Lawmakers in Hong Kong proposed that the government pass an anti-slavery bill based on Great Britain’s “Modern Slavery Act.” However, two of those lawmakers, Dennis Kwok and Kenneth Leung, were removed from Parliament, leaving many questioning whether the bill would ever get passed. A member of The Mekong Club, a group in Hong Kong dedicated to fighting modern slavery said, “There is little chance that this important bill will move forward.” This, in conjunction with the current protests in Hong Kong likely means that lawmakers have had little time to focus on anti-human trafficking legislation.

Another recent development on human trafficking in the nation is that in mid-2020 the U.S. demoted Hong Kong from Tier 2 on the Trafficking in Persons Report to Tier 2 Watch List, suggesting that Hong Kong “does not fully meet the minimum standards for the elimination of trafficking.” The government of Hong Kong disputed the U.S. human trafficking report’s claims, arguing that the report was not based on evidence and looks at minor flaws rather than the big picture.

Hong Kong’s Approach to Resolving Human Trafficking

One problem with the nation’s current anti-human trafficking legislation is that the city only defines human trafficking as “involving cross-border sex trafficking for prostitution,” which means the legislation does not cover “labor exploitation, debt bondage, domestic servitude or similar practices.” Unfortunately, the legal system can make it difficult for those who are trafficked in Hong Kong to get the help they need or support from legal authorities.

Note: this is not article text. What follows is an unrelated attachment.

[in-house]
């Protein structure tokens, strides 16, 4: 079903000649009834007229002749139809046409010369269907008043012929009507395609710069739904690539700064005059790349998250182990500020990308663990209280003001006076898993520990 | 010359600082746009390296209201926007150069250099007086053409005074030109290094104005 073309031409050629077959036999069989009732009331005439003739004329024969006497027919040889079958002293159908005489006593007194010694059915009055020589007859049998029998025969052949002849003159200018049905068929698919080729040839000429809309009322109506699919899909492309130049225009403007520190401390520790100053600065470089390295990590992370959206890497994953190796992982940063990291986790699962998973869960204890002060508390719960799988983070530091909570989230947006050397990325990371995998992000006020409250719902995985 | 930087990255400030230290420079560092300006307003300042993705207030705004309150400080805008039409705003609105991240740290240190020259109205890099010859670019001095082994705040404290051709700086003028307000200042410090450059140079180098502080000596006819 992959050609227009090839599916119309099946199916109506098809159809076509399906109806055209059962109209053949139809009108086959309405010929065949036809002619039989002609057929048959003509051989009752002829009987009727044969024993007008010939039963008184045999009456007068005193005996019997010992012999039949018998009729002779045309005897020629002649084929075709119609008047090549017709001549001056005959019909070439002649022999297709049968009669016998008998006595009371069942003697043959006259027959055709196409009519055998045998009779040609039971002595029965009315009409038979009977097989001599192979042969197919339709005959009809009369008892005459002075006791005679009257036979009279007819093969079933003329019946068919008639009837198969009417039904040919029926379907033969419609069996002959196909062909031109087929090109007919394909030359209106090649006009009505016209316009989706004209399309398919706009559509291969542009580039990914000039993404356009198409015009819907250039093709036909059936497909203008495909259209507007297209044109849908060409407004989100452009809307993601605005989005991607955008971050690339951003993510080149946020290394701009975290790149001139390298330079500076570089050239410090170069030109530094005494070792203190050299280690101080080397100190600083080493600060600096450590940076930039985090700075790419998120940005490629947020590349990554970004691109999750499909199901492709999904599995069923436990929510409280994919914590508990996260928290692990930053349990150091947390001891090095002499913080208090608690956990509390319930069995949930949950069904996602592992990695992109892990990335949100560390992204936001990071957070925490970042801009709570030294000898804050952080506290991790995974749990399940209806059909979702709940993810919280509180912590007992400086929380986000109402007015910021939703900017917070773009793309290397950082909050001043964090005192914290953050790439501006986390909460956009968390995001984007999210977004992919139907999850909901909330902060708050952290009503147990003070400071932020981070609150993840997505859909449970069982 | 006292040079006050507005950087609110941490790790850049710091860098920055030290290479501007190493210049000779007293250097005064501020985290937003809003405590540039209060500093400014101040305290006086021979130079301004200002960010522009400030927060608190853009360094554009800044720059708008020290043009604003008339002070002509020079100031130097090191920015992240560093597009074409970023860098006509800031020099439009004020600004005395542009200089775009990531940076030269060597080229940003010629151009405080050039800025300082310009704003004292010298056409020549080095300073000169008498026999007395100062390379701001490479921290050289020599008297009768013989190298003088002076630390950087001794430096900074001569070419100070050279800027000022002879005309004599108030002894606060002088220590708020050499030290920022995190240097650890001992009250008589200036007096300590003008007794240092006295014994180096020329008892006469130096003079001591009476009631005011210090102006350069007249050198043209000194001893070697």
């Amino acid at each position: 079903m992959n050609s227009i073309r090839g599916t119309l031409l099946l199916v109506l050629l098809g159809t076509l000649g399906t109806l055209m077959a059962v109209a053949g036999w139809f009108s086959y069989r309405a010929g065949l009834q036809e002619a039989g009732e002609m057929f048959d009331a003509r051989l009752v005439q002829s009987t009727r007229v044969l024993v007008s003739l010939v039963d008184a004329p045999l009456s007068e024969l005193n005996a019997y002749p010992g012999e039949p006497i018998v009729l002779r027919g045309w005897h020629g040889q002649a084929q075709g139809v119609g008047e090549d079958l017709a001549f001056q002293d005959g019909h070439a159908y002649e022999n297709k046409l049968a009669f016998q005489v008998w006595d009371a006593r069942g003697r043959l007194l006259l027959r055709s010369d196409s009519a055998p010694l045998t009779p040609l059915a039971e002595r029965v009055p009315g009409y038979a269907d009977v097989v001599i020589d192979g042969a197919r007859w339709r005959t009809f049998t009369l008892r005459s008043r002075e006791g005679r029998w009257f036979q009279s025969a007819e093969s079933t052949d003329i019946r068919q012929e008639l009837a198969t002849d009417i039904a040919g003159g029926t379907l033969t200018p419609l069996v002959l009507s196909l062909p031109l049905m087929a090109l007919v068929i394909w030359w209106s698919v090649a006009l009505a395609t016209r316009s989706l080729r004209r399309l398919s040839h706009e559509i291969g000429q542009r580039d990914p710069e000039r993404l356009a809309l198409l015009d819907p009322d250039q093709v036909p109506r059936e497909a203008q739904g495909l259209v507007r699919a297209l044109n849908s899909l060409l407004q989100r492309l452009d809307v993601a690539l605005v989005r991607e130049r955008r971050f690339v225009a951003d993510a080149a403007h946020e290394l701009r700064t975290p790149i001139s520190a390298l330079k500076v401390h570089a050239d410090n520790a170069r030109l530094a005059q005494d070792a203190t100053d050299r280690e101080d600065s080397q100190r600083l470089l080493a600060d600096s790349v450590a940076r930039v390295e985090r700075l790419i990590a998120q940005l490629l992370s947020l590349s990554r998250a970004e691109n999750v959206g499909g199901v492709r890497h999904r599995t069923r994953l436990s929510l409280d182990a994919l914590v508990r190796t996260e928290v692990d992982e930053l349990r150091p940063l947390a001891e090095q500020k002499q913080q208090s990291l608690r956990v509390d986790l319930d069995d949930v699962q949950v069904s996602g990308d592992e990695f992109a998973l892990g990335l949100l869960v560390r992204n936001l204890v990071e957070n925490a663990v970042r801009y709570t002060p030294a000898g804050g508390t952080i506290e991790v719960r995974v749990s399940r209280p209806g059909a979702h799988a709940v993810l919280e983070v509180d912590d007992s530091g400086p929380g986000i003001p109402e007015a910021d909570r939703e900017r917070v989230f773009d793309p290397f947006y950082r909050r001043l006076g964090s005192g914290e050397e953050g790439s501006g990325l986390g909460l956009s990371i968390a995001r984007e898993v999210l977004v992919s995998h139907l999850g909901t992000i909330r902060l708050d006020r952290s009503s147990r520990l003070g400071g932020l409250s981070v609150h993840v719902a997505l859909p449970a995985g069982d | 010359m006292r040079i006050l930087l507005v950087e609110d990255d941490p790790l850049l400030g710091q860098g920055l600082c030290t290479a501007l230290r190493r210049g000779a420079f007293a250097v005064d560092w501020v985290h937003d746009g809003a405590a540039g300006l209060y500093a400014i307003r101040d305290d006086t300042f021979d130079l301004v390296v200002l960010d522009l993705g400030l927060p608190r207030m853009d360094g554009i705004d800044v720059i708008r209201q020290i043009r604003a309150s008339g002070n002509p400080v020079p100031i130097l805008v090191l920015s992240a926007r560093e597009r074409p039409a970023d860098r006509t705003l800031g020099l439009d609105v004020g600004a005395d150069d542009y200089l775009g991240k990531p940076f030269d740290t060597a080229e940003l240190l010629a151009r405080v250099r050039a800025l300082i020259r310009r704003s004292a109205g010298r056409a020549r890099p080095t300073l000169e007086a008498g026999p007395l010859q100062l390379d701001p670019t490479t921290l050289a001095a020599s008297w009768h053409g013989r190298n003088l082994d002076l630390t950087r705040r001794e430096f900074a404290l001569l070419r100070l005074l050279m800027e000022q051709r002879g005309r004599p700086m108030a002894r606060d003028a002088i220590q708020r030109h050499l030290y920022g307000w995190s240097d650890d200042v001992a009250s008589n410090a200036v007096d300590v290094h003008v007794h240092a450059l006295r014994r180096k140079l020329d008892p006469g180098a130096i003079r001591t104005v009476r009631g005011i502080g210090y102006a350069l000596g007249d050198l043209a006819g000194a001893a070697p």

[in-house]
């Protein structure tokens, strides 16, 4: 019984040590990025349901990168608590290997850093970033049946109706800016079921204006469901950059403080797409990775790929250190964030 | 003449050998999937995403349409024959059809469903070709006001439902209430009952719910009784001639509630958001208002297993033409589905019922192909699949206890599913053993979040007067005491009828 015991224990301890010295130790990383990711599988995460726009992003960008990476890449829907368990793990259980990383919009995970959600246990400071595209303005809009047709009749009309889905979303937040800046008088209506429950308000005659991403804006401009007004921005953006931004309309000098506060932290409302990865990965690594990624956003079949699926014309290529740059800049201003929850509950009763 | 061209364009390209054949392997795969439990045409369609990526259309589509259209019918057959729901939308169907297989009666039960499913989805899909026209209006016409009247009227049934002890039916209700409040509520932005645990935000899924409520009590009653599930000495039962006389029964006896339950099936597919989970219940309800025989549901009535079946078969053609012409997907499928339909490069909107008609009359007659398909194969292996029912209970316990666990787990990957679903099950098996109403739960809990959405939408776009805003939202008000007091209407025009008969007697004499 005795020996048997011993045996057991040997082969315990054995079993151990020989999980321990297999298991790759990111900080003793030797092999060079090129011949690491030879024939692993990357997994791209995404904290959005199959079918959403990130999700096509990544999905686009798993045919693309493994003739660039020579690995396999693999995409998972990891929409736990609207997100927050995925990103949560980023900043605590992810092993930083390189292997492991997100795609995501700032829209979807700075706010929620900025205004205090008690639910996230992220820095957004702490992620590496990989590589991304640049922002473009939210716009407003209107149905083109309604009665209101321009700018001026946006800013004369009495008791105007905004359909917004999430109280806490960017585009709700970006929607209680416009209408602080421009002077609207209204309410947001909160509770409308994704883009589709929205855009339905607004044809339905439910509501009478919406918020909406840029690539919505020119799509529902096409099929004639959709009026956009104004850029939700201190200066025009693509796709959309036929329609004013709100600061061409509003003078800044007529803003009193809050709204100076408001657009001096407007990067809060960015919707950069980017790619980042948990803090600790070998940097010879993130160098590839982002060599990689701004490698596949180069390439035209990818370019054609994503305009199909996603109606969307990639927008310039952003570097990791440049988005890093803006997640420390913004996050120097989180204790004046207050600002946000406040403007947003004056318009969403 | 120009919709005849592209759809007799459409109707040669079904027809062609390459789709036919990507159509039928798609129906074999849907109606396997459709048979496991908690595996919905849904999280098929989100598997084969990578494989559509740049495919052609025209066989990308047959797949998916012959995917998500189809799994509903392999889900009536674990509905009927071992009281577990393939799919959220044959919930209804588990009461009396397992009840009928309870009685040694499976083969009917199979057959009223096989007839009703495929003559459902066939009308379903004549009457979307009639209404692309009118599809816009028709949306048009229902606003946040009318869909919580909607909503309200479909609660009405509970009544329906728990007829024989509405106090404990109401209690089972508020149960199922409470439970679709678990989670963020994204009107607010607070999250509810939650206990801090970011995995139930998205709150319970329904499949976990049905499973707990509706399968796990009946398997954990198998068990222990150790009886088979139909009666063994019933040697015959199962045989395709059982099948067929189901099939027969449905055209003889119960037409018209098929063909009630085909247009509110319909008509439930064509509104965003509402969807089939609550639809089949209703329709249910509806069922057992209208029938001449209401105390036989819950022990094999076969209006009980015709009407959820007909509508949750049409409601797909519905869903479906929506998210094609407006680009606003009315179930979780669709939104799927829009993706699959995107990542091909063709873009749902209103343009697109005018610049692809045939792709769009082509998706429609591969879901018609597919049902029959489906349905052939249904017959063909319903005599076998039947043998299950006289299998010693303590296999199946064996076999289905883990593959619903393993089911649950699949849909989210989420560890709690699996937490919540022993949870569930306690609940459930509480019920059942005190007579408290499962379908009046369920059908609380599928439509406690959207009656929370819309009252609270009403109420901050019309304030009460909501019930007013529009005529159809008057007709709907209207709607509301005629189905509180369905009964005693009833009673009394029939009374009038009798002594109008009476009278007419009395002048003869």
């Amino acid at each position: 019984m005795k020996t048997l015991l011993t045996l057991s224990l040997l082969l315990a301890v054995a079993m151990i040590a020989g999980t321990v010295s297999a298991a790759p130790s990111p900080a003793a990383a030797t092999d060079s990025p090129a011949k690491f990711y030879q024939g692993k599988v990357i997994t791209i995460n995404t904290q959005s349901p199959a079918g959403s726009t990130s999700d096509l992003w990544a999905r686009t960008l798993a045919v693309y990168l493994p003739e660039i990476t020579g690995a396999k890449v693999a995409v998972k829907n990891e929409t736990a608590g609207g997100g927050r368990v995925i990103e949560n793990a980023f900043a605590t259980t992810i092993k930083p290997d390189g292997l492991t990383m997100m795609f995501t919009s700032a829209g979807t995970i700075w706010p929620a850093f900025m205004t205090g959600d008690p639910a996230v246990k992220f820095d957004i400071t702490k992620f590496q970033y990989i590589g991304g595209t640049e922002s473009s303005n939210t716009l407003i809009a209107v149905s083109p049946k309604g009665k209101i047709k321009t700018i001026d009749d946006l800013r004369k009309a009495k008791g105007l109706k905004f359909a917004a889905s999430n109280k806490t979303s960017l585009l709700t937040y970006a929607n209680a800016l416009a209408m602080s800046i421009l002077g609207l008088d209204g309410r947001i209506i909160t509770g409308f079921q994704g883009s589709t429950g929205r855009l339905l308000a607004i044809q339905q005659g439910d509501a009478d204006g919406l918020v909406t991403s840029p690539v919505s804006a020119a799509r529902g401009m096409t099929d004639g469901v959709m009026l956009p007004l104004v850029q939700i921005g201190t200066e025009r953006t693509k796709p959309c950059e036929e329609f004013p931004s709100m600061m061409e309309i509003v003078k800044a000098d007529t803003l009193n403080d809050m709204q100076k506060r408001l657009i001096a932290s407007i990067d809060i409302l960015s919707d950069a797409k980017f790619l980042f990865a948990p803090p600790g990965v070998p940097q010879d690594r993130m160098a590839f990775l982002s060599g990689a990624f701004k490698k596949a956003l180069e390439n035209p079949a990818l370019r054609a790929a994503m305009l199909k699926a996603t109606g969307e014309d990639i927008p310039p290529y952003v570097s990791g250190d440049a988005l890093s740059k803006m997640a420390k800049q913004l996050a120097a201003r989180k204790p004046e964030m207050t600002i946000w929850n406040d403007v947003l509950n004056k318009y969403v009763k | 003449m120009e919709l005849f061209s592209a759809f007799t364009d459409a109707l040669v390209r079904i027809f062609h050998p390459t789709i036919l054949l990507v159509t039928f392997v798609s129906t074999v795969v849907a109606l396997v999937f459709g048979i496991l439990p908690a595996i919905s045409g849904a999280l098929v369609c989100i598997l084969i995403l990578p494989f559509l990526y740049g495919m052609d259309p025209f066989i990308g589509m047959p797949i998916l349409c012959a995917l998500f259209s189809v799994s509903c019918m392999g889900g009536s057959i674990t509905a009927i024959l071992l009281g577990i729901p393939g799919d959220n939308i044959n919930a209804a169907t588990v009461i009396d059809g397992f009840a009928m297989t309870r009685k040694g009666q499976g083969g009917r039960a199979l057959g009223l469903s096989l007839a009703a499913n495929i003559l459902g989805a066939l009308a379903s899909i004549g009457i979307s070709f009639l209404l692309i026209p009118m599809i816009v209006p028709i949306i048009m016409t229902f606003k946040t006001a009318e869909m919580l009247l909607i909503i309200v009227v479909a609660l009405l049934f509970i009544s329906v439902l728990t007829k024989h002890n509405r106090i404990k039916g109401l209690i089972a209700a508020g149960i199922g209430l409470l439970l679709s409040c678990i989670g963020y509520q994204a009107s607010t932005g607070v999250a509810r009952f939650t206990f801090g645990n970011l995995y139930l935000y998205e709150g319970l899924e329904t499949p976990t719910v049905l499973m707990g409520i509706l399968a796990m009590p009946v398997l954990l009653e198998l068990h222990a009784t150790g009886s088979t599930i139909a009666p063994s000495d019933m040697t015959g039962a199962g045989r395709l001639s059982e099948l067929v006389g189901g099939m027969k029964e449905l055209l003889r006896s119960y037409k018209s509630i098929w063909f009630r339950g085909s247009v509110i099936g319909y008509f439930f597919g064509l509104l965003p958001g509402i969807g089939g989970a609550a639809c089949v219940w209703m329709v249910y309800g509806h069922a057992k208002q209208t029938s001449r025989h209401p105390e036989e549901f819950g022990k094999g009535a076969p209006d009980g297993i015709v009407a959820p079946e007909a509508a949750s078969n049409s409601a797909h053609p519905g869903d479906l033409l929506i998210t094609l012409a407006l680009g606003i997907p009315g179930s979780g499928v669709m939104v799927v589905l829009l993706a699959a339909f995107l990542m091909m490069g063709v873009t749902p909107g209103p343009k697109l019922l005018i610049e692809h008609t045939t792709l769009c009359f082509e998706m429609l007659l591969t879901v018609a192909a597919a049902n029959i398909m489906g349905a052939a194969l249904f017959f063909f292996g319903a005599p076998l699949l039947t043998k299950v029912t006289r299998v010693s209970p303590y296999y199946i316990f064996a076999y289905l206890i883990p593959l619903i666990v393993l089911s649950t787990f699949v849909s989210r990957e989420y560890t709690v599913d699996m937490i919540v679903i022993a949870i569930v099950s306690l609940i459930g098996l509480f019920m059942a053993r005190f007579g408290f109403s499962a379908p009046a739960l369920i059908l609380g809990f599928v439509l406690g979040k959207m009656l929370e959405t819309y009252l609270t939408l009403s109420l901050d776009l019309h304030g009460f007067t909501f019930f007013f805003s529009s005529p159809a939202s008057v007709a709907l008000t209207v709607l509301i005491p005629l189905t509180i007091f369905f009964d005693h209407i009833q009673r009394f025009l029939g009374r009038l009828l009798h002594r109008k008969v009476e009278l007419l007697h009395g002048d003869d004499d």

While anti-human trafficking laws could be amended, lawmakers and academics have shown there are creative solutions to the problem. Reed Smooth Richards Butler, a law firm, worked with Liberty Asia, an anti-slavery charity, to create the Legal Gap Analysis report, which explains how other laws can be used to persecute human traffickers. For example, individuals responsible could be arrested for false imprisonment rather than human trafficking directly. Creative efforts like these are important to find solutions to salient issues, including the trafficking of people.

Protecting Human Rights

While the government can certainly improve its response to human trafficking in Hong Kong, the country has implemented many measures to help reduce human trafficking and protect human rights. Human trafficking needs addressing and analyzing the nuances in human trafficking policy can help incapacitate the industry globally.

Madelynn Einhorn
Photo: Flickr